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Apparently Tony Scott and Denzel Washington enjoyed making their underground run-away train thriller, “The Taking of Pelham 123” so much, they decided to turn around and make an above-ground run-away train thriller. Not everything would be the same. This time Chris Pine would be in tow instead of John Travolta. Another difference is that, this time, the critics are majorly onboard as well, which may or may not indicate that “Unstoppable” will do better over the long haul than its sister film.

Both of my usual b.o. gurus are suggesting a low-to-mid twenties opening for the thriller from Fox, but there is still some daylight between them. Ben Fritz of the L.A. Times is expecting a tough race for the #1 spot with last week’s big winner, “Megamind,” which grossed over $46 million.  The Hollywood Reporter’s Carl DiOrio, who remains jolly even while his intro music grows oddly sinister, seems more sanguine that the amped-up train ride will do better. However, Fritz may be on to something considering that family animated films have proven to be leggy in the past and that a decline of significantly less than 50% seems very possible. On the other hand, I wouldn’t be surprised to see “Unstoppable” overperform.

Rachel McAdams, Diane Keaton, and Harrison Ford wonder: What's the story?There are two other major releases this weekend, but neither of them really seems to have much oomph behind them. True, jolly Carl is fairly high on “Morning Glory.” It’s a sort of update on “Broadcast News” minus the critical acclaim putting 32 year-old beauty Rachel McAdams alongside 60-something icons Harrison Ford and Diane Keaton. My money is on Ben Fritz’s take, which is that it’ll be fortunate to break $10 million. Exhibit A is that the comedy from Paramount actually opened yesterday and hasn’t shown much life.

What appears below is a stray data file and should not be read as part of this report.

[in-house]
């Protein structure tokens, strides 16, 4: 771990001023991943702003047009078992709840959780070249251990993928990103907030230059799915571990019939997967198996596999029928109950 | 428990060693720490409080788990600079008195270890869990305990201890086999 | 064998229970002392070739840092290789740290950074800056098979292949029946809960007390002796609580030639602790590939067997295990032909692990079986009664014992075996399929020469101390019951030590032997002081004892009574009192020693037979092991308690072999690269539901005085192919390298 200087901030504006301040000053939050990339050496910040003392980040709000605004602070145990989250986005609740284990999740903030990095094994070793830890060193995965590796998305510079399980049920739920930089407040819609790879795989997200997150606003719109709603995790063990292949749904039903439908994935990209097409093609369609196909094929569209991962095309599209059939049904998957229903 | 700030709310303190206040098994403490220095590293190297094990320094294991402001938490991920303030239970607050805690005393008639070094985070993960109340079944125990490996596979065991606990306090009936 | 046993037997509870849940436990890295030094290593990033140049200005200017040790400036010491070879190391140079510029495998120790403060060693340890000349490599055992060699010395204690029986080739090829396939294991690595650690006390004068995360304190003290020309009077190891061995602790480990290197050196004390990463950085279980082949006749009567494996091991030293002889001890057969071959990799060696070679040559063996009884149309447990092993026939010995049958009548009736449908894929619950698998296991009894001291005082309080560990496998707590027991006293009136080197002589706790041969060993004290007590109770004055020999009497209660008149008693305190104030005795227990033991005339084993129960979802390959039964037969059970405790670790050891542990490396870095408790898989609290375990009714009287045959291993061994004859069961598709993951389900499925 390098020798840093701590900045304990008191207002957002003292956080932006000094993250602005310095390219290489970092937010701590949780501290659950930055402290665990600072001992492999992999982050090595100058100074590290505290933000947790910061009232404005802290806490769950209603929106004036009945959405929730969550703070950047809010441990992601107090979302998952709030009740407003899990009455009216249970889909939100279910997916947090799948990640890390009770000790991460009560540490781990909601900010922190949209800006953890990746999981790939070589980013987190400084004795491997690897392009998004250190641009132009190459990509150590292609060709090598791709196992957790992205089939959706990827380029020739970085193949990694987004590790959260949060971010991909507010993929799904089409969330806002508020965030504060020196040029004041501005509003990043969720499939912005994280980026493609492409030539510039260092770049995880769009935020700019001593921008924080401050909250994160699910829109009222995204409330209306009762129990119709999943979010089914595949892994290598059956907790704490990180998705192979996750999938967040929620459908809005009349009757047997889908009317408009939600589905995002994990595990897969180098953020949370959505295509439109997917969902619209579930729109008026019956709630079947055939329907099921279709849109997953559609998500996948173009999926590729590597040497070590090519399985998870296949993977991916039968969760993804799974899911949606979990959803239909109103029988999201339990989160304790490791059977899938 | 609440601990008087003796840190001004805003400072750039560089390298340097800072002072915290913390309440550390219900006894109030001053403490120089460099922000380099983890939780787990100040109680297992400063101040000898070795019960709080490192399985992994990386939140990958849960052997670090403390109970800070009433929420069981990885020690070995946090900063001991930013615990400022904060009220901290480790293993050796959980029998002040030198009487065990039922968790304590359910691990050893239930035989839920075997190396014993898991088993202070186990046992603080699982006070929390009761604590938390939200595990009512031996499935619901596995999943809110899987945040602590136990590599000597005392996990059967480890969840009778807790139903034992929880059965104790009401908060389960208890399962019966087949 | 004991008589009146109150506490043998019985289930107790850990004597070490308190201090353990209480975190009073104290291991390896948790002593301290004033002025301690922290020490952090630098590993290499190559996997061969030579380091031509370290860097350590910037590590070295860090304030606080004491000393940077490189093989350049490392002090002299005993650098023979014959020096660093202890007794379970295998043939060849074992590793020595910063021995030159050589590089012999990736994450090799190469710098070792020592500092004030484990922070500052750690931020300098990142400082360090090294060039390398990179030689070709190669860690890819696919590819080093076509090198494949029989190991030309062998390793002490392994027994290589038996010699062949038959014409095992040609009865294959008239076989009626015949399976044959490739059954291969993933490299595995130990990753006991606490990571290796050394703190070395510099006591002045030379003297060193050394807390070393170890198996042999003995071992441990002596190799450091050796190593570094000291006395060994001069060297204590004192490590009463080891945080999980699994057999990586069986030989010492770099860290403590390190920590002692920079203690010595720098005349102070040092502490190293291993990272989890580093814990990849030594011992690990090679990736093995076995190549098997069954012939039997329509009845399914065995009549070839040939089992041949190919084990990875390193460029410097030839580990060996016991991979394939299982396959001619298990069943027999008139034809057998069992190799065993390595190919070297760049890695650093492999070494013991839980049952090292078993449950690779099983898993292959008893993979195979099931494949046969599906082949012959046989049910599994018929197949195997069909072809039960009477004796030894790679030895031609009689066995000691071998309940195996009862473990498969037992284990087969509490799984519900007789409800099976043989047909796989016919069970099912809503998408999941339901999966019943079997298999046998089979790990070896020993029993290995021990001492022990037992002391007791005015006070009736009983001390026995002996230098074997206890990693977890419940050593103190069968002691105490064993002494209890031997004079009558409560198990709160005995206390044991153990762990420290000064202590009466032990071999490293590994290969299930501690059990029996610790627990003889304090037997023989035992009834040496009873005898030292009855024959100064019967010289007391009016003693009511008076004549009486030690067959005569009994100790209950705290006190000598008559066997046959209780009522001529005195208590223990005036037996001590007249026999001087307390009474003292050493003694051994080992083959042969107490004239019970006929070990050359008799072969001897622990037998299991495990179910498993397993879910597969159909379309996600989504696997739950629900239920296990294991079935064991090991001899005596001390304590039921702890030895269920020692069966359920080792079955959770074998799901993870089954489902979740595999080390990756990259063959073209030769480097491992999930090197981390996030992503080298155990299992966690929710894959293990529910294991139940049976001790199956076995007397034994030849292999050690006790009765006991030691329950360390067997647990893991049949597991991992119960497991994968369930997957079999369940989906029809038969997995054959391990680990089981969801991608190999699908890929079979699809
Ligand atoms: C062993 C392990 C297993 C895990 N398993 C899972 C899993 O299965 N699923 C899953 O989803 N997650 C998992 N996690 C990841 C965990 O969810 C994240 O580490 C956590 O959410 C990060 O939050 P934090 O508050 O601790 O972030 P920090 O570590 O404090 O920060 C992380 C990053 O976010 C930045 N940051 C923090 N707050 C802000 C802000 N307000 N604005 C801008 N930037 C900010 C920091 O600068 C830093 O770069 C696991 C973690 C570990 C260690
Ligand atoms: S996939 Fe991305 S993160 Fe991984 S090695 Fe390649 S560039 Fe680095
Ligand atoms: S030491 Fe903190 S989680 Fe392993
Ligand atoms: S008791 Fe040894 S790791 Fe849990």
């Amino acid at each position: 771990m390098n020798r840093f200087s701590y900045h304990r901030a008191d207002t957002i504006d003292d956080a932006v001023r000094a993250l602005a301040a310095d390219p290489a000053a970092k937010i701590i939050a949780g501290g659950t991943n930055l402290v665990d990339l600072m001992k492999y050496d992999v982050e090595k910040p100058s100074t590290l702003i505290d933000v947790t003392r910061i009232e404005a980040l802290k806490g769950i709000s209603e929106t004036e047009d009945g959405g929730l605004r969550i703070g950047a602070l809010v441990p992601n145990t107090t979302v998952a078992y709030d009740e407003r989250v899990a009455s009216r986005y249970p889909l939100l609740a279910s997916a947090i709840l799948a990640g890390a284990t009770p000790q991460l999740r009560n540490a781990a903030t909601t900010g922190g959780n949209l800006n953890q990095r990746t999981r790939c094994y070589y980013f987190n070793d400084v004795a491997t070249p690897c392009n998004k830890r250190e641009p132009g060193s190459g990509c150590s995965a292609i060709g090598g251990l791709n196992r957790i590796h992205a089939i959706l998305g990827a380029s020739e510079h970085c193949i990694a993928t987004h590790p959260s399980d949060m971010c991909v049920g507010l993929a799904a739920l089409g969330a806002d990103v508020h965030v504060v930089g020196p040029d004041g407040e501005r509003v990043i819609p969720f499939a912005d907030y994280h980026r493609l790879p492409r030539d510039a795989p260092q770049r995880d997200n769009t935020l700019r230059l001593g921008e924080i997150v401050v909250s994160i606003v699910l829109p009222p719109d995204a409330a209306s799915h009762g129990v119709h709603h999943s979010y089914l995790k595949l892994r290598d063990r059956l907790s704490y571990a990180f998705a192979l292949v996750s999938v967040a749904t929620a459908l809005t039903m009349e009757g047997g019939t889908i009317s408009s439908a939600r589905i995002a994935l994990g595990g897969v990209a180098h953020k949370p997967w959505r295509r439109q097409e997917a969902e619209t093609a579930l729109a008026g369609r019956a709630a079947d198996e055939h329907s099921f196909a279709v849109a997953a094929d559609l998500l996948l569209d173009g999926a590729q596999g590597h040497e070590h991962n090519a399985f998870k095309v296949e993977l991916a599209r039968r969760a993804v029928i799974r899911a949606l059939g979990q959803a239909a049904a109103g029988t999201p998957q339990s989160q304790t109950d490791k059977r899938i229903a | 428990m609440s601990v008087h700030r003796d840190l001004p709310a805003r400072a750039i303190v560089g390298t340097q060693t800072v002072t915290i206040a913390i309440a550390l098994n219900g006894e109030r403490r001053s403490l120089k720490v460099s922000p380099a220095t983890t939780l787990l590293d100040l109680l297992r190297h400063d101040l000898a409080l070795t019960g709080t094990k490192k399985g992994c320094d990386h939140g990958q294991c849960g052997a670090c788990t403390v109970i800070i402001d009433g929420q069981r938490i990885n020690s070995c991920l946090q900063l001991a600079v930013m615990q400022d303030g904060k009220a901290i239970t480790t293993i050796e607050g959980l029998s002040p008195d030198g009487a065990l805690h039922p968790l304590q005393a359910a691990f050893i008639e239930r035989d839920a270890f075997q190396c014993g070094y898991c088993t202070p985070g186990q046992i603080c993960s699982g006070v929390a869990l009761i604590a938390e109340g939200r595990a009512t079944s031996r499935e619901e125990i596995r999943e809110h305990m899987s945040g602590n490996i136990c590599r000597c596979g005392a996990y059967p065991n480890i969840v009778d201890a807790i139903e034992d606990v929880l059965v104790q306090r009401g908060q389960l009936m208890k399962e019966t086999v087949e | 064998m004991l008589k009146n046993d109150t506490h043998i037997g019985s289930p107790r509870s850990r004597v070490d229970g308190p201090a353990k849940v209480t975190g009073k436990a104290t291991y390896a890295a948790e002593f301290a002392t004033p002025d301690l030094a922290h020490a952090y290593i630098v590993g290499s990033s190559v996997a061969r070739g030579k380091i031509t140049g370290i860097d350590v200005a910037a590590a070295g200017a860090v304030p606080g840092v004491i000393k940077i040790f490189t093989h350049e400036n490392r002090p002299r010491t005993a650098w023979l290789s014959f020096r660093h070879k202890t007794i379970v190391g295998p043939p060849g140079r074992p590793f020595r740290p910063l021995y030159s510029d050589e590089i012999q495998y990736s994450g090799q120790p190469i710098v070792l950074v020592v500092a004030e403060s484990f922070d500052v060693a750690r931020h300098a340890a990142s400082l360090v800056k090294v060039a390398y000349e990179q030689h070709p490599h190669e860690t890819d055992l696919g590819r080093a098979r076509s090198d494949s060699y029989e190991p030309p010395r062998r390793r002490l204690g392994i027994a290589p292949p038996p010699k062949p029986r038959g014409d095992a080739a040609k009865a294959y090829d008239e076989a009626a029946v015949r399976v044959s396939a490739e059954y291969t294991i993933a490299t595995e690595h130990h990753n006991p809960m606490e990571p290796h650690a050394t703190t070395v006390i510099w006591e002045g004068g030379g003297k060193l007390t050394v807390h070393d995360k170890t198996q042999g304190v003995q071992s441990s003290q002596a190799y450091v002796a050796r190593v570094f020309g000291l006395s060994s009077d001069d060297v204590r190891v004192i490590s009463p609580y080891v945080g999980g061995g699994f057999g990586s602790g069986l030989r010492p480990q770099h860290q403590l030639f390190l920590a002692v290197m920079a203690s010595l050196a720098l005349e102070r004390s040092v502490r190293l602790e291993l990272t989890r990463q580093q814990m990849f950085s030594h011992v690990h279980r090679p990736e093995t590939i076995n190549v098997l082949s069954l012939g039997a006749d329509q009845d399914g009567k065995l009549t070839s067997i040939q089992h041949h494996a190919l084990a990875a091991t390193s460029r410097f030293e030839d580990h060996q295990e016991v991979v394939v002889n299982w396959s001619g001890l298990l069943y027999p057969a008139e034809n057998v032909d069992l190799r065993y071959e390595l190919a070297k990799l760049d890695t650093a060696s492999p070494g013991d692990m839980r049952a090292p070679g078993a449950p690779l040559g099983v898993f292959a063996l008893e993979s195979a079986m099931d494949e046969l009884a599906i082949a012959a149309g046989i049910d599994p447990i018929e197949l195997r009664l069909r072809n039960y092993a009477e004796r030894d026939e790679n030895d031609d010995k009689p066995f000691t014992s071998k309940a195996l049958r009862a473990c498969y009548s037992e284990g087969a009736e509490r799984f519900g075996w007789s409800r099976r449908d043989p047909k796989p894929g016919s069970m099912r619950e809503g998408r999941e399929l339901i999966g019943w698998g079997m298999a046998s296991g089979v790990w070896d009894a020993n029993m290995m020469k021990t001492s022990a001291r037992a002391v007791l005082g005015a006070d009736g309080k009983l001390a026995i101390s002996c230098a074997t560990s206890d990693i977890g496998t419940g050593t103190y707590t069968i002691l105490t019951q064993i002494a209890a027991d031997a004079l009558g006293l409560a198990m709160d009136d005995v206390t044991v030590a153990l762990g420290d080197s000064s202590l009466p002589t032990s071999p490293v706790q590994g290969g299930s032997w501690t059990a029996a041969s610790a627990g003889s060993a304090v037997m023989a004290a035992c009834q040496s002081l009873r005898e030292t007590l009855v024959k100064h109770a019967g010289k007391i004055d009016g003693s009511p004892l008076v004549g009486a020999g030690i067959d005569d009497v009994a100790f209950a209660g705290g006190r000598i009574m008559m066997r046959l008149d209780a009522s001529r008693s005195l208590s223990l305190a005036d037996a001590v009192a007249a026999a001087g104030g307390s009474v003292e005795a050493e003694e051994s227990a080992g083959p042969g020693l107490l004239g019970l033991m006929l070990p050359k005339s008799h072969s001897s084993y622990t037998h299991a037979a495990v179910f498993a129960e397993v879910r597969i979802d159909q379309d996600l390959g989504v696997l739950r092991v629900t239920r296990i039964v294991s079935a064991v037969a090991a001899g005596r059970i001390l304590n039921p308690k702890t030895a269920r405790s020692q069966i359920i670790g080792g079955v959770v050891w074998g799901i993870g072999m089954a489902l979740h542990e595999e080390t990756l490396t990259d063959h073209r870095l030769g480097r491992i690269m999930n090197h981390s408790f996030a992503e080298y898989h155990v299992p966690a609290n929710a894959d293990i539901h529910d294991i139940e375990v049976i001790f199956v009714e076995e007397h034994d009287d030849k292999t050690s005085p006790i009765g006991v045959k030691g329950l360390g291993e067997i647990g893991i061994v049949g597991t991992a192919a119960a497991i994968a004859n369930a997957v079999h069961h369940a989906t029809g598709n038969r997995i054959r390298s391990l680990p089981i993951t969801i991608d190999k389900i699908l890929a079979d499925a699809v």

Coincidentally, $10 million is the reported budget for the effects-heavy science-fiction tale being released by Rogue and Universal, “Skyline.” The few critics who’ve seen it mostly agree that all the film really has to boast of are the effects. Fritz thinks it’ll do about the same as “Morning Glory” — though obviously from a younger and more male demographic. Since that amount is also roughly its budget, however, this film may just be a success.

Debuting in a fairly aggressive 41 screen limited release is the latest documentary from Ondi Timoner, who made the excellent “DiG!” and “We Live in Public” both of which never really got much distribution. This time, however, her film is getting some critical flack, not too surprising considering it’s kind of an anti-“An Inconvenient Truth” and features a maverick scientist who isn’t exactly a climate denier and who isn’t coming from a politicized perspective, but who does insist that all the global warming fear is just plain overdone. That is no majority scientific opinion. Entitled “Cool It,” it’s so far been ignored by far-right film blog Big Hollywood, which can only be a good sign.

Another film we all might be hearing from later on is the award-winning festival-friendly first feature from Lena Dunham, “Tiny Furniture.” It’s a comedy, but I don’t find this trailer funny so much as aggressively quirky and mildly annoying, perhaps because of the deliberately flat performances of the nonprofessional cast. On the other hand, I sort of dig the look of the thing. See if you disagree.